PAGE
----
RIGA - Wastewater monitoring shows the spread of the new Covid-19 variant Eris in Salaspils, Jekabpils, Daugavpils, Jelgava, Talsi and Limbazi, Riga Technical University (RTU) External Communication Department Head Dita Araja informed LETA.
A new variant of Covid-19, Eris, has been detected in Latvia and has been spreading in other parts of the world since the summer, especially in China and the United States, according to official national wastewater monitoring, during which the presence of SARS-CoV-2 has been identified and monitored in wastewater in 16 municipalities.
The monitoring has been carried out for two years by a team of scientists and experts from RTU, the Scientific Institute of Food Safety, Animal Health and Environment BIOR and the Latvian Biomedical Research and Study Centre (BMC).
Eris has not yet been confirmed in Latvia by laboratory tests, but monitoring of wastewater can help detect the presence of the virus and the spread of new mutations much more quickly.
According to Araja, wastewater samples are collected in 16 municipalities, with the frequency of sampling adapted to the epidemiological situation in the country.
Currently, the new variant has been detected in Salaspils, Jekabpils, Daugavpils, Jelgava, Talsi and Limbazi. Based on more than two years of knowledge on the trends of the virus in Latvia, the team of experts estimates that the number of Eris cases is currently not high, meaning that individual cases, where about ten people may have been infected in a city, are quite difficult to identify with routine medical examinations.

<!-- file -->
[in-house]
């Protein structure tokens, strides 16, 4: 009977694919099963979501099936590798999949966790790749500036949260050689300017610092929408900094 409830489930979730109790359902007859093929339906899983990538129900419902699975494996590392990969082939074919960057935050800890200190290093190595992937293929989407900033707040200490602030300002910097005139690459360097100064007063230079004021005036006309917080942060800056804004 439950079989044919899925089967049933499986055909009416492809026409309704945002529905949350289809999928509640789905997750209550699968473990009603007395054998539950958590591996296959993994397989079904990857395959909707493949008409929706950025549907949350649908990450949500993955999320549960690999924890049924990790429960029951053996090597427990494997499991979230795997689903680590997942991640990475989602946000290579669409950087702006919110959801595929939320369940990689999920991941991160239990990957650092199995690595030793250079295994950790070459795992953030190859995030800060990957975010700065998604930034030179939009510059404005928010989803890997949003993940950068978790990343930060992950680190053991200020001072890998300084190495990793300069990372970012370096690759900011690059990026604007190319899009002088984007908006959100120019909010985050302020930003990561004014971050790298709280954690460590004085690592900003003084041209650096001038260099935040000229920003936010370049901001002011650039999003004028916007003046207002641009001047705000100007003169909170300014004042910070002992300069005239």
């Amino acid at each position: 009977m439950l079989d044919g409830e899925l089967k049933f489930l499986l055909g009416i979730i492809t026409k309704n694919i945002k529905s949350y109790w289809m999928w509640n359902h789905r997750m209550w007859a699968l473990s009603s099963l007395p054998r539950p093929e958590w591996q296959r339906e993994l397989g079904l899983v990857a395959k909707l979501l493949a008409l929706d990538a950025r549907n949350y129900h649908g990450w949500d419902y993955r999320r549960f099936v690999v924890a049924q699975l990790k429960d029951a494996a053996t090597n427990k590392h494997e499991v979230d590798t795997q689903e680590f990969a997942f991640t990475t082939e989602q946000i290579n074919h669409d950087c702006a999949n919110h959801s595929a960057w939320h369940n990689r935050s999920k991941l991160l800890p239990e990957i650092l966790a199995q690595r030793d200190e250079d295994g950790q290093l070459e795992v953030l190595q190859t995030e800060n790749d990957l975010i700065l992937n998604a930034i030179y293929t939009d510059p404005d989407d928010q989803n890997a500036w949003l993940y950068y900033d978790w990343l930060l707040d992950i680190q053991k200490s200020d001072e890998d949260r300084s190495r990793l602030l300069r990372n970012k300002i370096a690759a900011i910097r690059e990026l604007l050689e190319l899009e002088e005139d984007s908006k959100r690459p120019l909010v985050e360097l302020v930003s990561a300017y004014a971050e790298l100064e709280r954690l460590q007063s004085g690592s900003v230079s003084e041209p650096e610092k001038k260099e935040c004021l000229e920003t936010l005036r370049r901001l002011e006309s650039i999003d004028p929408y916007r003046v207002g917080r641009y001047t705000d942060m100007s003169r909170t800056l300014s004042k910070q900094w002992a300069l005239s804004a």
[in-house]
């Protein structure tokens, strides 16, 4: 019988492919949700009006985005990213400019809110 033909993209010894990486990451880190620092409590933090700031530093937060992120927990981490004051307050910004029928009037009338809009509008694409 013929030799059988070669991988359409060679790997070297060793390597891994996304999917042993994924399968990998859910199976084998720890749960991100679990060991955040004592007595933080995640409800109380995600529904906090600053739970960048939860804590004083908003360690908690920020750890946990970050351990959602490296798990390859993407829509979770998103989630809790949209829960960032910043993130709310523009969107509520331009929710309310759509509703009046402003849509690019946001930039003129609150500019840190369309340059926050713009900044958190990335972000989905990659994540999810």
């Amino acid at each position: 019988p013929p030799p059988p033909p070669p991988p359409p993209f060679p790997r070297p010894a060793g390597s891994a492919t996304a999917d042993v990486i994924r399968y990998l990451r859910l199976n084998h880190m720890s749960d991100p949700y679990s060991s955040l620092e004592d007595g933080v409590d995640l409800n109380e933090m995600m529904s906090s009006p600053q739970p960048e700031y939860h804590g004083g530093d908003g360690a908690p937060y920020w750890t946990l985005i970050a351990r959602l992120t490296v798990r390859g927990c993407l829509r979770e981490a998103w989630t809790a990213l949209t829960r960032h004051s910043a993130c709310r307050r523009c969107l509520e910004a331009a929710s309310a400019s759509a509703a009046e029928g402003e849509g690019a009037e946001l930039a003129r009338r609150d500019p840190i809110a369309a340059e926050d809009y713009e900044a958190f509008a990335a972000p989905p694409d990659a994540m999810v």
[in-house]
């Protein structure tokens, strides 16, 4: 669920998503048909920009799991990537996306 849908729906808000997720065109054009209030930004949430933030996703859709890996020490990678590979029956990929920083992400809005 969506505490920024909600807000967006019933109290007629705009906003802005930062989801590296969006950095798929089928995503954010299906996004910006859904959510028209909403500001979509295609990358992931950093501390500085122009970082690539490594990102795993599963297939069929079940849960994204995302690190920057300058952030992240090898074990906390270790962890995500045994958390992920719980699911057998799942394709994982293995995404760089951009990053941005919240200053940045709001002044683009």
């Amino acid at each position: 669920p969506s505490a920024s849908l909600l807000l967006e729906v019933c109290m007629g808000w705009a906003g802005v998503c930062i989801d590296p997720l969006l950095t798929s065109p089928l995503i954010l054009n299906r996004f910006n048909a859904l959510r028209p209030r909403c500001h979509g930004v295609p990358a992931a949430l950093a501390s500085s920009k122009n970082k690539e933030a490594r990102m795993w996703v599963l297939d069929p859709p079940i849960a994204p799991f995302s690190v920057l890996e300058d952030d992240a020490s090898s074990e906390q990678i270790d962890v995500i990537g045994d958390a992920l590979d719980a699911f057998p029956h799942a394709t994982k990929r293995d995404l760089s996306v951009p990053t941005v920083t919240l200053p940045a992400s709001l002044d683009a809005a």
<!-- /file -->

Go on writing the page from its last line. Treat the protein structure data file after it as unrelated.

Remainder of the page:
Jurijs Perevoscikovs, Director of the Infectious Disease Risk Analysis and Prevention Department at the Center for Disease Prevention and Control, explains that the new omicron strain Eris appeared later in Latvia than in some other countries and is spreading slowly throughout the country. It is likely to become dominant after some time, like its other predecessors, which have caused moderate upsurges in incidence.
Perevoscikovs stresses that Covid-19 has not yet been detected in Eris infected persons, as widespread population screening is no longer appropriate in the face of changing risks, and is being carried out mainly in hospitalized patients. Thus, wastewater monitoring is now an epidemiologically important source of information to track changes in viral prevalence, which reflects changes in infection rates, and allows early detection of mutations and new strains.
Although the new mutations in Covid-19 are not as devastating as those experienced in the early days of the virus, the variant is receiving increased attention from the World Health Organization because it is different from previous forms of the virus. Data from the European Center for Disease Prevention and Control show that the average prevalence of Eris in European Union countries is 60 percent, but there is no evidence that this variant of SARS-CoV-2 causes more severe illness, Perevoscikovs said.
Overall, wastewater monitoring data show that the prevalence of Covid-19 has been increasing in Latvia since the end of August, which can be explained by the start of school and the return of people from the countryside to the cities after their summer holidays.